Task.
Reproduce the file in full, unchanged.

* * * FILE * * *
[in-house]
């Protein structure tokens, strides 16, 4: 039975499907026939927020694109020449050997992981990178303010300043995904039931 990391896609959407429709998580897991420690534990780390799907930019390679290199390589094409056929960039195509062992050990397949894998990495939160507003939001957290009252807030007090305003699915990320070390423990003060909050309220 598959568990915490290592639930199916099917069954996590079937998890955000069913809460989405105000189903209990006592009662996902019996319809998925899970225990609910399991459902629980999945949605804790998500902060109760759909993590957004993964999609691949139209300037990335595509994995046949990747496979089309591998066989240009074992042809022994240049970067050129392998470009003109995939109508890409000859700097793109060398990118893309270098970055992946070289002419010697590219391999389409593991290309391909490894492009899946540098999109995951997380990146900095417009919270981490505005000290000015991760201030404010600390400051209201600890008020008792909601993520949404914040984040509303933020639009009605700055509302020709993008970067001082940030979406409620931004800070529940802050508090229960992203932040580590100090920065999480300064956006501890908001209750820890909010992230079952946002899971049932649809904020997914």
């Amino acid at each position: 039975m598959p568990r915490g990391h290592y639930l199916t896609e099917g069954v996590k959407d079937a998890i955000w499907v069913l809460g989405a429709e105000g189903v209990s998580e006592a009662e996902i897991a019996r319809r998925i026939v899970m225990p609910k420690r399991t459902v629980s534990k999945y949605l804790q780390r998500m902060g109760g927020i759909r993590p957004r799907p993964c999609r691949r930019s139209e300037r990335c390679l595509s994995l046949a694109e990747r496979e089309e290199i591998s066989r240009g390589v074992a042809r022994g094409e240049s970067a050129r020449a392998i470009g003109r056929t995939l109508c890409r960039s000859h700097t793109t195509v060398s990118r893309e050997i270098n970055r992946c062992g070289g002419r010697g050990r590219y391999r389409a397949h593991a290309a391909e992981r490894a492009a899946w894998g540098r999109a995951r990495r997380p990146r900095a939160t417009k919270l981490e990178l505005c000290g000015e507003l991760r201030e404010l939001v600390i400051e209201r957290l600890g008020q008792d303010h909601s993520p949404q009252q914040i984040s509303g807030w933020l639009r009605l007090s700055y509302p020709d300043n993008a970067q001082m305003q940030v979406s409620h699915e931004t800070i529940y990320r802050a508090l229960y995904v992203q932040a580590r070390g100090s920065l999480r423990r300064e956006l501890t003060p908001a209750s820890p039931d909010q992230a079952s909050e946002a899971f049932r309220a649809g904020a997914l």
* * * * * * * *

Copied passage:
[in-house]
């Protein structure tokens, strides 16, 4: 039975499907026939927020694109020449050997992981990178303010300043995904039931 990391896609959407429709998580897991420690534990780390799907930019390679290199390589094409056929960039195509062992050990397949894998990495939160507003939001957290009252807030007090305003699915990320070390423990003060909050309220 598959568990915490290592639930199916099917069954996590079937998890955000069913809460989405105000189903209990006592009662996902019996319809998925899970225990609910399991459902629980999945949605804790998500902060109760759909993590957004993964999609691949139209300037990335595509994995046949990747496979089309591998066989240009074992042809022994240049970067050129392998470009003109995939109508890409000859700097793109060398990118893309270098970055992946070289002419010697590219391999389409593991290309391909490894492009899946540098999109995951997380990146900095417009919270981490505005000290000015991760201030404010600390400051209201600890008020008792909601993520949404914040984040509303933020639009009605700055509302020709993008970067001082940030979406409620931004800070529940802050508090229960992203932040580590100090920065999480300064956006501890908001209750820890909010992230079952946002899971049932649809904020997914």
């Amino acid at each position: 039975m598959p568990r915490g990391h290592y639930l199916t896609e099917g069954v996590k959407d079937a998890i955000w499907v069913l809460g989405a429709e105000g189903v209990s998580e006592a009662e996902i897991a019996r319809r998925i026939v899970m225990p609910k420690r399991t459902v629980s534990k999945y949605l804790q780390r998500m902060g109760g927020i759909r993590p957004r799907p993964c999609r691949r930019s139209e300037r990335c390679l595509s994995l046949a694109e990747r496979e089309e290199i591998s066989r240009g390589v074992a042809r022994g094409e240049s970067a050129r020449a392998i470009g003109r056929t995939l109508c890409r960039s000859h700097t793109t195509v060398s990118r893309e050997i270098n970055r992946c062992g070289g002419r010697g050990r590219y391999r389409a397949h593991a290309a391909e992981r490894a492009a899946w894998g540098r999109a995951r990495r997380p990146r900095a939160t417009k919270l981490e990178l505005c000290g000015e507003l991760r201030e404010l939001v600390i400051e209201r957290l600890g008020q008792d303010h909601s993520p949404q009252q914040i984040s509303g807030w933020l639009r009605l007090s700055y509302p020709d300043n993008a970067q001082m305003q940030v979406s409620h699915e931004t800070i529940y990320r802050a508090l229960y995904v992203q932040a580590r070390g100090s920065l999480r423990r300064e956006l501890t003060p908001a209750s820890p039931d909010q992230a079952s909050e946002a899971f049932r309220a649809g904020a997914l």